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Jerry Shenk


Who Says Democrats ~Republicans Can't Agree?

by Jerry Shenk
 

There are more than 18 trillion reasons why the fiscally-conservative grassroots -- Tea Partiers, Patriots, 9-12'ers and similar groups - aren't going away.

Dismissing general public alarm about deficits and the national debt,
Democrats and the media suggest that only "unruly" Tea Partiers
protest deficits, debt, and other national problems.

But, in 2010, Gallup revealed that the grassroots were mainstream. More than four in tenwere registered Democrats or independents. That's still true.

Democrats denigrate them, because grassroots organizations formed
spontaneously in response to Democratic fiscal and policy initiatives.

Big-government Republicans don't like them, because the grassroots know that
Democrats exacerbated the problems, but aren't solely at fault. Republicans,
too, have increased America's debt.

Warranted or not, President George W. Bush prosecuted wars costing more than
$1 trillion, and he signed authorization for the $700 billion Troubled
Assets Relief Program (TARP), No Child Left Behind, a deficit-financed
Medicare prescription drug plan and expensive, pork-laden farm and
transportation bills, among others.

Joining Democrats Lyndon Johnson and Jimmy Carter, Bush 43 was one of
only three American presidents to oversee concurrent increases in defense
and non-defense spending.

Indeed, both parties have impoverished America.

The grassroots are only visible, vocal manifestations of public frustration
and anger. The political class's animosities notwithstanding, the grassroots
aren't the consuming issues facing America.

Arguably, the grassroots better understand and care more about America's
fiscal problems than do the invested politicians who created them.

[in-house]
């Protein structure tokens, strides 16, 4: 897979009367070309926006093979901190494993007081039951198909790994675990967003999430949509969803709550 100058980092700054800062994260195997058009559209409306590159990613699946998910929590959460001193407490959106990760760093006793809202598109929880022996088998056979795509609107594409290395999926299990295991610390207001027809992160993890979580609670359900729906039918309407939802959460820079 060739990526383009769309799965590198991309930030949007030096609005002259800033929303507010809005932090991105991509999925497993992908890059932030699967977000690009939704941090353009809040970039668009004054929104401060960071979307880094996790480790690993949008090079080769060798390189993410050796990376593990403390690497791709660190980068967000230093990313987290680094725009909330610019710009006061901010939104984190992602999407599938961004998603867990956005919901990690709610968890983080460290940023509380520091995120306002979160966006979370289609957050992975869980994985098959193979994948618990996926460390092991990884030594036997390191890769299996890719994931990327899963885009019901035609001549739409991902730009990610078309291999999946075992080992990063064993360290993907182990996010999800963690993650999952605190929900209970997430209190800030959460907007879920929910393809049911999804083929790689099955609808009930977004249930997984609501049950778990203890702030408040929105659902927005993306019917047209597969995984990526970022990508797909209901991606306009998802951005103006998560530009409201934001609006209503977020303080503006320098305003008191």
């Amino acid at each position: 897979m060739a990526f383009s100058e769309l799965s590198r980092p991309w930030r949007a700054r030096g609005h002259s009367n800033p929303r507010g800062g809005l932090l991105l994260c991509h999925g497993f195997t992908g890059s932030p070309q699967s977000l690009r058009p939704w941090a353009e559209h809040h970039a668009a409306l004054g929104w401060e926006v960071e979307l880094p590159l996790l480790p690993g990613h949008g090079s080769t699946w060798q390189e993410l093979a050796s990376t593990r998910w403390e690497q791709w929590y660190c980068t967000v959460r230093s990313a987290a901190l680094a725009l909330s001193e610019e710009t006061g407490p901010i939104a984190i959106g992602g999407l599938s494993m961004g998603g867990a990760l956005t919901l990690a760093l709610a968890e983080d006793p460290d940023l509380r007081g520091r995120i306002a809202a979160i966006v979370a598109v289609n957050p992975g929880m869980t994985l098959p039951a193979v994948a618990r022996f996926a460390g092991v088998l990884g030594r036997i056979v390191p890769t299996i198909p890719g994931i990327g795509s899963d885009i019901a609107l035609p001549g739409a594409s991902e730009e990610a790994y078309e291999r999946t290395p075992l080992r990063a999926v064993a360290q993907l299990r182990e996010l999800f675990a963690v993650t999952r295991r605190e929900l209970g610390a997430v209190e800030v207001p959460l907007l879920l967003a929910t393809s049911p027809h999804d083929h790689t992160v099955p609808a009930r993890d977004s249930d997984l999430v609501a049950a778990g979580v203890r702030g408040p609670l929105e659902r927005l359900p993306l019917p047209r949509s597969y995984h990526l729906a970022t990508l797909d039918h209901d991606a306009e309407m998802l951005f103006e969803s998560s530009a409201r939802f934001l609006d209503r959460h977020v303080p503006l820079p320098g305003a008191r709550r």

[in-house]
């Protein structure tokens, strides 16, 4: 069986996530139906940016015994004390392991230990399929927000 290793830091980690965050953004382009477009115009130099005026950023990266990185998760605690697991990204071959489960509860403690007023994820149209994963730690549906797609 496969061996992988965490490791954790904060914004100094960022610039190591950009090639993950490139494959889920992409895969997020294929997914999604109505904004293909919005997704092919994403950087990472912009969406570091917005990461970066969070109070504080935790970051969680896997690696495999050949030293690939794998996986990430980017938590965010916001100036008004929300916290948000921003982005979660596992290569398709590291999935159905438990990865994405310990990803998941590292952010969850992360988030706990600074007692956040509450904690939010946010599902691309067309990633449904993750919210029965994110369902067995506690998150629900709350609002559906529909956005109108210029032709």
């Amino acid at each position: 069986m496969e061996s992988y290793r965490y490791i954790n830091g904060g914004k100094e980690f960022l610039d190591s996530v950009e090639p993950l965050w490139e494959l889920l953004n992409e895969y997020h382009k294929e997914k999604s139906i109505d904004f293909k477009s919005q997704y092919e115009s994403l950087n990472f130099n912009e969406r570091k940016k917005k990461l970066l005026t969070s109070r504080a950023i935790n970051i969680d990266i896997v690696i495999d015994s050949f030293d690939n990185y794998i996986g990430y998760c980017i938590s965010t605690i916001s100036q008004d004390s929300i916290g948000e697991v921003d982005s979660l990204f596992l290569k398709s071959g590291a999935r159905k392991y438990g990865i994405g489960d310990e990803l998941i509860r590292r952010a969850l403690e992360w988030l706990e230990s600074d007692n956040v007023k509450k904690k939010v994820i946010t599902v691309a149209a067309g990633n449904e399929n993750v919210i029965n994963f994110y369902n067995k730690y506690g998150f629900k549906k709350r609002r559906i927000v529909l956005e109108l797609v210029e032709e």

In a political environment they believe to be stacked against productive
citizens, regular people -- the grassroots -- are learning or relearning
America's founding principles: personal liberties, the rule of law, limited
government, separation of powers, fiscal responsibility and free markets.

They reasonably expect physically-able, mentally-sound adults to be
personally accountable and self-reliant.

As responsible citizens, grassroots enthusiasts favor assistance for the
disabled and needy but doubt that every one of the nearly half of Americans
who receive benefits fits into either category. They don't accept a need for
eighty or more sometimes-overlapping or redundant means-tested federal
programs.

To them, it's unimaginable that any Congress and president would pass and
sign legislation opposed by a majority of Americans or squander a
trillion-dollar "stimulus" primarily on cronies and the politically-favored.

Most accept that some intervention may have been necessary to save America's
financial system but doubt that it had to be done on the TARP's massive
scale -- and they're certain that bailing out the United Auto Workers Union
with taxpayer funds allocated exclusively for the banking industry was
neither desirable nor legal.

Rejecting the notion that amnesty for millions of unskilled illegal aliens
will somehow cure poverty in America, the grassroots believe that amnesty
will only depress wages at the lower end of the pay scale, including for
struggling young and minority citizens.

The grassroots know that, today, "redistribution of wealth" doesn't mean
taking money from the wealthy and giving it to the needy so much as it means
confiscating everyone's money so politicians can redistribute it to their
cronies, supporters and donors.

Aware of the perils of big government, the grassroots object to elected
officials having made themselves and government employees a privileged
class, overcompensated and exempted from the consequences of their own policies.

Washington is broken.

Career politicians, massive bureaucracies, a strangling regulatory
environment, a byzantine tax code and revolving doors and incestuous
relationships among officeholders, staff members, media and lobbyists, have
broken it.

Elected officials and bureaucrats are doing very well. The rest of us are
stuck paying for their arrogance, their contempt, their poor judgment and
their lousy results.

Politicians speak incessantly, usually insincerely, often dishonestly, about "the plight of the middle class."

Ironically, the grassroots movement is quintessentially middle-class - nary
a plutocrat or oligarch in the lot.

The public costs of crony capitalism, tax loopholes, regulation and
government subsidies fall heavily on the middle class. If elected officials
were genuinely concerned about middle-class Americans, they'd be listening
to the grassroots.

But neither side wants the middle-class grassroots to succeed, because
fiscally-conservative dissidents who spread discontent among millions of
fellow Americans are bad for political careers and Washington's business as
usual.

For that, the grassroots must be silenced. And, on that, both Democrats and
big-government Republicans agree.



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